By proxy we can distinguish, on average, those with low C – to be: engaging in less health promoting behaviours and engaging in more death promoting behaviours: not wearing seat-belts, smoking and/or abusing drugs – and as such are more at risk of affective disorders, diabetes and strokes. Economists, such as Friedman, have suggested that the correlation between C+ and greater health is that C+ reflects the proxy health of the neurotransmitters. Those with C – overburden the health care system, have less rewarding marriages (likely to result quickly in divorce) and less rewarding friendships. They are also likely to be single mums or typical cads. Extrapolating this further, then, those C – overburden the criminal justice system, proliferate insurance scams and disproportionally require healthcare. Demonstrably, the welfare system increases the tax burden with creating and economically incentivizing the creation of personality dysfunctional C – personalities.

Those with C- and A- have been termed by the author as ‘’Employment Resistant Personality (ERP),’’ a mild, moderate form of the anti-social personality (anti-social personality accounts for 1% of population). While not mentioned in The Welfare Trait other than a brief mention of the consequences of prefrontal damage to individuals who were extremely conscientious (Phineas Gage, for instance) but suffered severe diminished life outcomes as a result of brain trauma affecting their level of conscientiousness, it doesn’t take much, then, to argue that biological underpinning of social deviancy and social antagonism – correlated with low conscientiousness and low agreeableness - is a result of a genetically or environmentally determined underdeveloped or mis-developed frontal and executive functions. We know, for instance, that the proportionally high rate of criminality in teenagers is a combination of neuro-hormonal factors and the underdevelopment of the frontal cortex which also significantly affects the functioning of the executive function. The proportionality of crime decreases in conjunction with the maturation of the frontal cortex and the strengthening of the executive cortex. It is not a logical stretch, then, to suggest that those with A – and C – personality profiles suffer from a weak executive function, that function responsible for regulating self-control, impulsivity, inhibiting, planning and attending. Furthermore, those with ability to defer gratification have a more active pre-frontal cortex. They are more neurologically wired to have greater self-control. Those with lower self-control had more activity in the ventrial seratum, that part of the brain that processes rewards and desires. Those with low conscientiousness are characterised by their inability to be punctual, lack of self-control andhave a marked inability to see further than a few hours in the future – they have a short time horizon, so it also likely that they have a weakly-formed frontal cortex as well as a weakly-formed executive function.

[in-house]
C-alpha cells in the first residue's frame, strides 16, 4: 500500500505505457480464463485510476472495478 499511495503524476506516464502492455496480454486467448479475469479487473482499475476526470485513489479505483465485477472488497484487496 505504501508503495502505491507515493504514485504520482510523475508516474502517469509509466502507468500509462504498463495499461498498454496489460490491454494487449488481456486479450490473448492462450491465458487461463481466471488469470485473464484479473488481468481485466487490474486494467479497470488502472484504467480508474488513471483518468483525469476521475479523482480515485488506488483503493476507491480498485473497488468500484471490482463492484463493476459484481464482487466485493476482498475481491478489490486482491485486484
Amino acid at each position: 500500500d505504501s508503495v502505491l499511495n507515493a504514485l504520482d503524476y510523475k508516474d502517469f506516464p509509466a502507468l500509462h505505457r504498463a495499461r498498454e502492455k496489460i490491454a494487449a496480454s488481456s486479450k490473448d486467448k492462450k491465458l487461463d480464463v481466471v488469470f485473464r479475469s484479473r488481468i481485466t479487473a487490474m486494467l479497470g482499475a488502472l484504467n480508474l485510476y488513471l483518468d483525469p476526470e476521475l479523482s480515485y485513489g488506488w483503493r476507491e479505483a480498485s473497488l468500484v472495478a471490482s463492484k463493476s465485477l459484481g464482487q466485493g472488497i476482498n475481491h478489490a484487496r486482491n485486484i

While The Welfare Trait labels such personality profiles as ERP, it would perhaps be more useful as seeing those below the poverty line as genetically and neurologically different. The means are different the ends the same: ERP or genetically dissimilar to the average distribution of the population, it suggests, as The Welfare Trait does, that giving generous payments to those ERP only results in a frivolous squandering of resources spent on luxury goods and not maximising the welfare of children. Welfare parents, for instance, despite having many, many more available hours in the day and substantially more hours to invest in their children over the course of the week invest substantially less time in their children than non-welfare claimants, despite non-welfare claimants working on average eight hours daily and forty hours weekly. The only argument for this, then, is that this is a result of their personality profile. More than that, they are physically unable to invest adequate time with their children because of their genes, their chemical and neural networks are not hardwired - as per r-selection - to resort to parental attention. They are not genetically disposed to invest in parental care, only geared neurologically towards mating. They do not have the brain tracts or signalling for it. Extrapolating this to the idea of supplying welfare claimants with additional money, then, falls into exactly the same trap. Additional money invested in welfare claimants is spent frivolously and wastefully. They can’t be held morally responsible for who they are, but it has to be accepted and not indulged. Likewise, habitual welfare claimants are unable (and unwilling) to get out of the welfare trap because they are genetically unable to – not because of predatory capitalist social forces (which pays them generously to win the Darwinian contest of procreating offspring) or a combination of unfortunate circumstances. Because the welfare state encourages r-selection, it also enables the reproductive strategy of those genetically predisposed to be r-selected.

Part 2 to follow shortly.